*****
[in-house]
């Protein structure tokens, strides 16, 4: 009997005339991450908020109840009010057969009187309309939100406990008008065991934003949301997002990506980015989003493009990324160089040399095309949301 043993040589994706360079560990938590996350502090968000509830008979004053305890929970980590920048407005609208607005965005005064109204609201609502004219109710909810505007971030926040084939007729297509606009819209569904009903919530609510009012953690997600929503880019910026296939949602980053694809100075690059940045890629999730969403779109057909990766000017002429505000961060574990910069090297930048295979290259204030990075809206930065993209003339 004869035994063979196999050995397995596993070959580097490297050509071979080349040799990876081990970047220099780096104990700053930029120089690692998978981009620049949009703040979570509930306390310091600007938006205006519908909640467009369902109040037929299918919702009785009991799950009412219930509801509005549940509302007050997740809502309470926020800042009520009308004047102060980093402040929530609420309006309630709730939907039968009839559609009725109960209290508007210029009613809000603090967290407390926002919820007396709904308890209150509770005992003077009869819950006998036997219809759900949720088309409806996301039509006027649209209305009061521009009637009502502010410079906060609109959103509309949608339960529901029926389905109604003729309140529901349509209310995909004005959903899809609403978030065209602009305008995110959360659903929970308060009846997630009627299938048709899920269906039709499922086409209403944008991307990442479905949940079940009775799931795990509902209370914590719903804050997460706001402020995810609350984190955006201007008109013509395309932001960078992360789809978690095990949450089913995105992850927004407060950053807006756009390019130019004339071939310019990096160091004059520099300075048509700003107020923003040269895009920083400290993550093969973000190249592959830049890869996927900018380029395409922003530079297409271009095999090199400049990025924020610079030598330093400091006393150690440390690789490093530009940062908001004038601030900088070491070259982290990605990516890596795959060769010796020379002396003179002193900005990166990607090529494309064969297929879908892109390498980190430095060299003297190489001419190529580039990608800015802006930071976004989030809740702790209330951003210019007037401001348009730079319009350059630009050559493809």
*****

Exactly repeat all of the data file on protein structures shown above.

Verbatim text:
[in-house]
């Protein structure tokens, strides 16, 4: 009997005339991450908020109840009010057969009187309309939100406990008008065991934003949301997002990506980015989003493009990324160089040399095309949301 043993040589994706360079560990938590996350502090968000509830008979004053305890929970980590920048407005609208607005965005005064109204609201609502004219109710909810505007971030926040084939007729297509606009819209569904009903919530609510009012953690997600929503880019910026296939949602980053694809100075690059940045890629999730969403779109057909990766000017002429505000961060574990910069090297930048295979290259204030990075809206930065993209003339 004869035994063979196999050995397995596993070959580097490297050509071979080349040799990876081990970047220099780096104990700053930029120089690692998978981009620049949009703040979570509930306390310091600007938006205006519908909640467009369902109040037929299918919702009785009991799950009412219930509801509005549940509302007050997740809502309470926020800042009520009308004047102060980093402040929530609420309006309630709730939907039968009839559609009725109960209290508007210029009613809000603090967290407390926002919820007396709904308890209150509770005992003077009869819950006998036997219809759900949720088309409806996301039509006027649209209305009061521009009637009502502010410079906060609109959103509309949608339960529901029926389905109604003729309140529901349509209310995909004005959903899809609403978030065209602009305008995110959360659903929970308060009846997630009627299938048709899920269906039709499922086409209403944008991307990442479905949940079940009775799931795990509902209370914590719903804050997460706001402020995810609350984190955006201007008109013509395309932001960078992360789809978690095990949450089913995105992850927004407060950053807006756009390019130019004339071939310019990096160091004059520099300075048509700003107020923003040269895009920083400290993550093969973000190249592959830049890869996927900018380029395409922003530079297409271009095999090199400049990025924020610079030598330093400091006393150690440390690789490093530009940062908001004038601030900088070491070259982290990605990516890596795959060769010796020379002396003179002193900005990166990607090529494309064969297929879908892109390498980190430095060299003297190489001419190529580039990608800015802006930071976004989030809740702790209330951003210019007037401001348009730079319009350059630009050559493809």